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by Sayan Chatterjee
Wharton School Publishing © 2005, 284 pages, $26.95 (ISBN 0-13101111-1).
Profit and Grow From Risks That Others Avoid
Taking risks, navigating around risks, and reducing risks are skills that CEOs and managers alike must learn to master if they want to capture the rewards that prompted the risk-taking in the first place. In Failsafe Strategies, Professor of Management Policy at the Whitehead School of Management at Case Western Reserve University Dr. Sayan Chatterjee develops a set of concepts that allow readers to design business models that show where risks can be reduced to reasonable levels. By describing how executives and managers can identify high-risk, high-return opportunities, and then systematically mitigate those risks early in the process, Chatterjee helps them safely pursue the giant opportunities that others miss.
Chatterjee explains that risks in any business come from not understanding demand, not appreciating competitor threat, and not having the right capabilities. To reduce risk, Chatterjee writes, you need to have clarity regarding where the risks reside and create choices in tackling those risks. The concepts he develops throughout Failsafe Strategies show readers how to quickly visualize successful strategies and avoid the dangers of risky ventures.
The Space Pen
Failsafe Strategies starts with a chapter that describes better ways to identify choices when formulating a successful strategy. As a classic illustration of the inherent risks in being focused on your existing competencies, Chatterjee offers the case of “The Space Pen.” When NASA first sent astronauts into space, it discovered that ballpoint pens did not work in zero gravity. To combat the problem, NASA commissioned the development of a pen that would write in zero gravity, upside down, underwater, on almost any surface, and at temperatures ranging from below freezing to 300 C. As a counterpoint, he explains that the Soviets simply used a pencil.
Chatterjee writes that NASA’s inside-out view of strategy precluded other options that could have delivered the desired goal more efficiently. He notes that the lesson from the NASA story is that “just because you have the resources available to develop a space pen does not mean that it is the optimal strategy.” He writes that inside-out is the wrong way to think about strategy.
An Outcome-Focused Approach
Instead of devising a perfect pen, Chatterjee writes, NASA could have rephrased the original desired outcome as “recording information.” This outcome-focused approach would have helped NASA scientists deliver the outcome without undertaking the costly investment of the space pen. Instead, a pencil or a tape recorder could have delivered the desired outcome at far less expense.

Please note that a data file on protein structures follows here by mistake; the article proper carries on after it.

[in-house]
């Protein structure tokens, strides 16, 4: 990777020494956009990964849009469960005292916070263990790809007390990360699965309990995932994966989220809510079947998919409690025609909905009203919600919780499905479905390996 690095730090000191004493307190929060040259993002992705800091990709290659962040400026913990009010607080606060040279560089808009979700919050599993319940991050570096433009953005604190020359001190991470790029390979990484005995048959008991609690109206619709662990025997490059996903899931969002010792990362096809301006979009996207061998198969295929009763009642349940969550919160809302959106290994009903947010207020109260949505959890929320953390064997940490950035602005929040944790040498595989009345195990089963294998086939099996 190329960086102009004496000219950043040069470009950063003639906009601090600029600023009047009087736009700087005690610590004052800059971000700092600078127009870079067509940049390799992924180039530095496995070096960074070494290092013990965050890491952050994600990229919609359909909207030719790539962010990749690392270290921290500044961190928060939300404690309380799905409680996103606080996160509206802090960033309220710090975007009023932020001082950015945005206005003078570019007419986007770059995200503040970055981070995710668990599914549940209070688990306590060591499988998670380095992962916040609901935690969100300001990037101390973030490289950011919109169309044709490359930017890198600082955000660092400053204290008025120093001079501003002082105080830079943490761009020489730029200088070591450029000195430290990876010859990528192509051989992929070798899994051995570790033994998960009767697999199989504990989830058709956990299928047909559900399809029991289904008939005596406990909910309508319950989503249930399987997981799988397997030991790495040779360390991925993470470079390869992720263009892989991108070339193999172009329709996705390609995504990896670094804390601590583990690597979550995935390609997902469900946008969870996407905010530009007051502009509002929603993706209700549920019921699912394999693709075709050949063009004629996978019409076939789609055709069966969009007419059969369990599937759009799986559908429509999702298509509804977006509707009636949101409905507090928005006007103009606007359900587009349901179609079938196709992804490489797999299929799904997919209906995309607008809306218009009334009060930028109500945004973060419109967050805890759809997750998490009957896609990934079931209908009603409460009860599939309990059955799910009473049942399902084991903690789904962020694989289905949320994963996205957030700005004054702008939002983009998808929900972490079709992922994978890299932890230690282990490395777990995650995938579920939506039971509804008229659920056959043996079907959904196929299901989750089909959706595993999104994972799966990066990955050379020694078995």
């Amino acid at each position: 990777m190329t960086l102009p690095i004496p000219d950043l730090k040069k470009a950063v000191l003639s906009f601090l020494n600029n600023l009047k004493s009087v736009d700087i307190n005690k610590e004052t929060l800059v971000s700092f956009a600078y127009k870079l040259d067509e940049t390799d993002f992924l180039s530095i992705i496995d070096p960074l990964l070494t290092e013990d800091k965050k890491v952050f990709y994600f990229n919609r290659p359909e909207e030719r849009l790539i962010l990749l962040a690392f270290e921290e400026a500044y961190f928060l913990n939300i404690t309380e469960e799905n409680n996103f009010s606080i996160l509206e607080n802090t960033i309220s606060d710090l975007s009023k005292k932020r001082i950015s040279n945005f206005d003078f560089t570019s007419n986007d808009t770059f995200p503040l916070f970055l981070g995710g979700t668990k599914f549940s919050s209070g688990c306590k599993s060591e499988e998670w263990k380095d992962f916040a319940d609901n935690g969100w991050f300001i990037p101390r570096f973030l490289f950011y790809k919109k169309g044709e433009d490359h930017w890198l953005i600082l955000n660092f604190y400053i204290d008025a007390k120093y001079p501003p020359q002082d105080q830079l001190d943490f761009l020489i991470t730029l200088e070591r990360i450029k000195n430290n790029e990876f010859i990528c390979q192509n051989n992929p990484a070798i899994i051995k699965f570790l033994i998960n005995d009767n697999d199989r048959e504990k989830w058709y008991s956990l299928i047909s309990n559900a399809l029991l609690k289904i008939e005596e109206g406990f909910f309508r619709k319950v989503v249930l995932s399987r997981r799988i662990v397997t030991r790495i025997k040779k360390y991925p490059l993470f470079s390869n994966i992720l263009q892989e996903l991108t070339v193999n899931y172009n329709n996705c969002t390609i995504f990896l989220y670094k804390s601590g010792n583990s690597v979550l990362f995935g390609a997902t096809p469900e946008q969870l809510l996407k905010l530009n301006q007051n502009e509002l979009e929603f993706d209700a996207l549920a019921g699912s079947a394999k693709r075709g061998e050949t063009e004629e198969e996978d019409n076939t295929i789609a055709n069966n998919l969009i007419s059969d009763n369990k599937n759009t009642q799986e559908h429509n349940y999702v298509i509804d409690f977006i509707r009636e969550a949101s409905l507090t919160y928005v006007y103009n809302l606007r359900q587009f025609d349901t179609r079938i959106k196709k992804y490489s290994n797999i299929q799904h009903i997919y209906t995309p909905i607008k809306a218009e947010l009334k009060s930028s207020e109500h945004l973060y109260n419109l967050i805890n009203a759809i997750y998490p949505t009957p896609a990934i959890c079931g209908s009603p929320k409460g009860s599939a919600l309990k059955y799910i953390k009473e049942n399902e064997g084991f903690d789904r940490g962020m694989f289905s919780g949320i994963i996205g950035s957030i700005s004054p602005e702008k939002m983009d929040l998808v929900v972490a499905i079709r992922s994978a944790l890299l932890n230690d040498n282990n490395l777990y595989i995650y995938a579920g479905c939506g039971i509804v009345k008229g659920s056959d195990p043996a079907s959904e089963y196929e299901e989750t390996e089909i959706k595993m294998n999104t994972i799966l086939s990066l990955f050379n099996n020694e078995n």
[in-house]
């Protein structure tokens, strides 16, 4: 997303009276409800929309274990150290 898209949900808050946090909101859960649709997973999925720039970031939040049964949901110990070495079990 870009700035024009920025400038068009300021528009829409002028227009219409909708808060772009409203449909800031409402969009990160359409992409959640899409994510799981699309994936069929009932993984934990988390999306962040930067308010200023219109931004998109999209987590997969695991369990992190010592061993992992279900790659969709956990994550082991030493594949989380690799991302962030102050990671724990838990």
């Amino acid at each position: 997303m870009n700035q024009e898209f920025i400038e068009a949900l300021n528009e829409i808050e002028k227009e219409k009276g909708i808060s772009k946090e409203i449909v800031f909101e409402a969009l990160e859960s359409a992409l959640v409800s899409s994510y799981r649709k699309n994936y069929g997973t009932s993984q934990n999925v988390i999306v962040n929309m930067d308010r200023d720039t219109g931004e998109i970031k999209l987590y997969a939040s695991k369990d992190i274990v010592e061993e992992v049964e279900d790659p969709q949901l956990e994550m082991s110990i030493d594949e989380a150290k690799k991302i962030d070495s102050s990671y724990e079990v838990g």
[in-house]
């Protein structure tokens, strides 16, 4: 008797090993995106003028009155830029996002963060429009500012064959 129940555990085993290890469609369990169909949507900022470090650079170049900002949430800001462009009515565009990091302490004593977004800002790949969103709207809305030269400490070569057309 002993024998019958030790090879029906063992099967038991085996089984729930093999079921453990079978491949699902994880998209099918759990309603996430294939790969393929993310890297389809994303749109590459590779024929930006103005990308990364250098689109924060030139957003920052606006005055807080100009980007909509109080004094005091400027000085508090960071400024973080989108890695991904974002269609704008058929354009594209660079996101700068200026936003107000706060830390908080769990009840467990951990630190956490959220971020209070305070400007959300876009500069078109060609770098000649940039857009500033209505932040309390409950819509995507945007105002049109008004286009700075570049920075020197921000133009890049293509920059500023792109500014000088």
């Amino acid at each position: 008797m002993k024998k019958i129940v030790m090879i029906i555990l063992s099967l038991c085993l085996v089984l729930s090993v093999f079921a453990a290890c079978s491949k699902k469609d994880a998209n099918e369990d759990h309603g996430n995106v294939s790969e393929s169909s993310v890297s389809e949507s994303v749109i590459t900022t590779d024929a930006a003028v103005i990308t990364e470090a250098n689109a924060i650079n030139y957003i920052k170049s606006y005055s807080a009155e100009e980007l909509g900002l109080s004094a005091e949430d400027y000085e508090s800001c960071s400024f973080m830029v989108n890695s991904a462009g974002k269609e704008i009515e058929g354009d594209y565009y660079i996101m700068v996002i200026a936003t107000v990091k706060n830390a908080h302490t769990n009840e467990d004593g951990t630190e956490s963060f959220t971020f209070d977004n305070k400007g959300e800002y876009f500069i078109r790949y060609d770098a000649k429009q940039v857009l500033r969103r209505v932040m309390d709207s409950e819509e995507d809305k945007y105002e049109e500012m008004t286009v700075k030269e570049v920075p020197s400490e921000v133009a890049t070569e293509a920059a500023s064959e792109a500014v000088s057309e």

Offering numerous models and approaches to developing multiple alternative objectives for delivering value to customers, Failsafe Strategies presents thinking styles that can be applied to just about any situation where you can benefit from identifying multiple options. By showing organizations how to avoid costly resource-intensive solutions, Chatterjee opens the door to greater operational efficiency. “By focusing on outcomes,” Chatterjee writes, “you can improve the quality of the questions you ask as you design a strategy.”
Designing a Low-Risk Strategy
According to Chatterjee, avoiding risks depends on knowing where risks hide, understanding their true nature, and finding out what you can do to control them. He explains that there are three categories of risk:
1. Demand Risk. This represents the risk that customers will not buy a company’s product or service at the expected level.
2. Competitive Risk. This is the risk that competitors can imitate what your company does and take your customers away.
3. Capability Risk. This represents the risk that your company may not be able to deliver the value to customers and capture some of it for shareholders.
Chatterjee offers a process to help companies identify and mitigate these three risks when designing a strategy. Using examples from Southwest Airlines, Continental, JetBlue, Cisco, Eli Lilly, and many others, he shows firms how they can identify multiple capability configurations and use them to design strategies with lower capability risks. He also presents chapters that address how critical capabilities can be made more efficient without succumbing to demand risk — creating a buffer against competitive risks even when competitors try to imitate a company’s business model.
The rest of Failsafe Strategies describes the risks in growth and diversification strategy and develops frameworks for understanding the risks in growing a company’s core business or entering new markets. ~
Why We Like This Book
Failsafe Strategies offers companies straightforward models for focusing on risk and strategy while keeping basic principles of clarity and choice at the forefront of the discussion. By making predictions about the strategies of many of today’s best companies, Chatterjee tests his frameworks by looking beyond the case studies of the past. ~